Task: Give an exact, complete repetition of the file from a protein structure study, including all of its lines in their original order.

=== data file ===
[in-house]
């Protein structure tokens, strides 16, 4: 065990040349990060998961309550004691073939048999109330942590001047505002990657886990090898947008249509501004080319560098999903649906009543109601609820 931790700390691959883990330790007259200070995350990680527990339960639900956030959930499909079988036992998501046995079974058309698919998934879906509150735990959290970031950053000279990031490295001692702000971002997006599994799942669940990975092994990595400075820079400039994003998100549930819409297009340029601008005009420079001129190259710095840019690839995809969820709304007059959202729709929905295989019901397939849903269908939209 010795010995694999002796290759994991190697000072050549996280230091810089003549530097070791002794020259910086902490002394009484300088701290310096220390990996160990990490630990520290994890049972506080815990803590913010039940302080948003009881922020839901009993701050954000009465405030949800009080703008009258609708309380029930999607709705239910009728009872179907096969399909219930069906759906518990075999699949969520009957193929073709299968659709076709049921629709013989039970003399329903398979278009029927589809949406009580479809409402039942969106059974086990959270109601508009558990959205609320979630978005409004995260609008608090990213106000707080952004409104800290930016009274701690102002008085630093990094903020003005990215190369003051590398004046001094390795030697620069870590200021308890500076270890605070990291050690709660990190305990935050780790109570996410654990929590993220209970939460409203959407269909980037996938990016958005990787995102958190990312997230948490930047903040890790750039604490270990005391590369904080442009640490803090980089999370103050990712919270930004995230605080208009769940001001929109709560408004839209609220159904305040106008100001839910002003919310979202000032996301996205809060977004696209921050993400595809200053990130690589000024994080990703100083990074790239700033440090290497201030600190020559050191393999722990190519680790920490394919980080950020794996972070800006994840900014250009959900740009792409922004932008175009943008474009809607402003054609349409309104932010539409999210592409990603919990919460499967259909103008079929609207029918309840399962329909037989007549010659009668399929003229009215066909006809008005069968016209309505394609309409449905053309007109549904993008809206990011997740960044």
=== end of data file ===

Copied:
[in-house]
């Protein structure tokens, strides 16, 4: 065990040349990060998961309550004691073939048999109330942590001047505002990657886990090898947008249509501004080319560098999903649906009543109601609820 931790700390691959883990330790007259200070995350990680527990339960639900956030959930499909079988036992998501046995079974058309698919998934879906509150735990959290970031950053000279990031490295001692702000971002997006599994799942669940990975092994990595400075820079400039994003998100549930819409297009340029601008005009420079001129190259710095840019690839995809969820709304007059959202729709929905295989019901397939849903269908939209 010795010995694999002796290759994991190697000072050549996280230091810089003549530097070791002794020259910086902490002394009484300088701290310096220390990996160990990490630990520290994890049972506080815990803590913010039940302080948003009881922020839901009993701050954000009465405030949800009080703008009258609708309380029930999607709705239910009728009872179907096969399909219930069906759906518990075999699949969520009957193929073709299968659709076709049921629709013989039970003399329903398979278009029927589809949406009580479809409402039942969106059974086990959270109601508009558990959205609320979630978005409004995260609008608090990213106000707080952004409104800290930016009274701690102002008085630093990094903020003005990215190369003051590398004046001094390795030697620069870590200021308890500076270890605070990291050690709660990190305990935050780790109570996410654990929590993220209970939460409203959407269909980037996938990016958005990787995102958190990312997230948490930047903040890790750039604490270990005391590369904080442009640490803090980089999370103050990712919270930004995230605080208009769940001001929109709560408004839209609220159904305040106008100001839910002003919310979202000032996301996205809060977004696209921050993400595809200053990130690589000024994080990703100083990074790239700033440090290497201030600190020559050191393999722990190519680790920490394919980080950020794996972070800006994840900014250009959900740009792409922004932008175009943008474009809607402003054609349409309104932010539409999210592409990603919990919460499967259909103008079929609207029918309840399962329909037989007549010659009668399929003229009215066909006809008005069968016209309505394609309409449905053309007109549904993008809206990011997740960044």